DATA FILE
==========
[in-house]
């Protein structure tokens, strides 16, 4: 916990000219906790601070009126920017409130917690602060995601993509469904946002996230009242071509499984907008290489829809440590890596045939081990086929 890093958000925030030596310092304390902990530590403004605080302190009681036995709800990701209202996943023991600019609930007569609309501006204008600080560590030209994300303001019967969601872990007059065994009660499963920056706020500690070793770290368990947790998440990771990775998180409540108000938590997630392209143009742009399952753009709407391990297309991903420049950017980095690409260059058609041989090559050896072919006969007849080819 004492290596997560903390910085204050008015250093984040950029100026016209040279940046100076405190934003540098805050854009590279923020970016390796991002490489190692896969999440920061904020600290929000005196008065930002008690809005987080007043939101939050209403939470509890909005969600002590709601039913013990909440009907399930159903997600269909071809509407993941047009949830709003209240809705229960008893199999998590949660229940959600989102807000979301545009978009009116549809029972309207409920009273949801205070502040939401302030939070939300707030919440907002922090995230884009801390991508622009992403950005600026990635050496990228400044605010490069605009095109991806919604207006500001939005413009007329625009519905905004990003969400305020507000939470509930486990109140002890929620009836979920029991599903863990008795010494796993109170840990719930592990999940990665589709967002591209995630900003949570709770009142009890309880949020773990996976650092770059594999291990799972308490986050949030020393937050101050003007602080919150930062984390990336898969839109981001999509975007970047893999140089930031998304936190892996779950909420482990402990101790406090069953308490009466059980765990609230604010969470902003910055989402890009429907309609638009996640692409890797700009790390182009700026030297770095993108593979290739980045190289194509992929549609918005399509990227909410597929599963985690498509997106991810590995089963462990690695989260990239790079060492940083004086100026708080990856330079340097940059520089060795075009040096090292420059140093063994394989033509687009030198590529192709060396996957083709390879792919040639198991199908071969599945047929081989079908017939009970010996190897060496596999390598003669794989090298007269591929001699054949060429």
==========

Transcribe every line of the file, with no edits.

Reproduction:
[in-house]
């Protein structure tokens, strides 16, 4: 916990000219906790601070009126920017409130917690602060995601993509469904946002996230009242071509499984907008290489829809440590890596045939081990086929 890093958000925030030596310092304390902990530590403004605080302190009681036995709800990701209202996943023991600019609930007569609309501006204008600080560590030209994300303001019967969601872990007059065994009660499963920056706020500690070793770290368990947790998440990771990775998180409540108000938590997630392209143009742009399952753009709407391990297309991903420049950017980095690409260059058609041989090559050896072919006969007849080819 004492290596997560903390910085204050008015250093984040950029100026016209040279940046100076405190934003540098805050854009590279923020970016390796991002490489190692896969999440920061904020600290929000005196008065930002008690809005987080007043939101939050209403939470509890909005969600002590709601039913013990909440009907399930159903997600269909071809509407993941047009949830709003209240809705229960008893199999998590949660229940959600989102807000979301545009978009009116549809029972309207409920009273949801205070502040939401302030939070939300707030919440907002922090995230884009801390991508622009992403950005600026990635050496990228400044605010490069605009095109991806919604207006500001939005413009007329625009519905905004990003969400305020507000939470509930486990109140002890929620009836979920029991599903863990008795010494796993109170840990719930592990999940990665589709967002591209995630900003949570709770009142009890309880949020773990996976650092770059594999291990799972308490986050949030020393937050101050003007602080919150930062984390990336898969839109981001999509975007970047893999140089930031998304936190892996779950909420482990402990101790406090069953308490009466059980765990609230604010969470902003910055989402890009429907309609638009996640692409890797700009790390182009700026030297770095993108593979290739980045190289194509992929549609918005399509990227909410597929599963985690498509997106991810590995089963462990690695989260990239790079060492940083004086100026708080990856330079340097940059520089060795075009040096090292420059140093063994394989033509687009030198590529192709060396996957083709390879792919040639198991199908071969599945047929081989079908017939009970010996190897060496596999390598003669794989090298007269591929001699054949060429």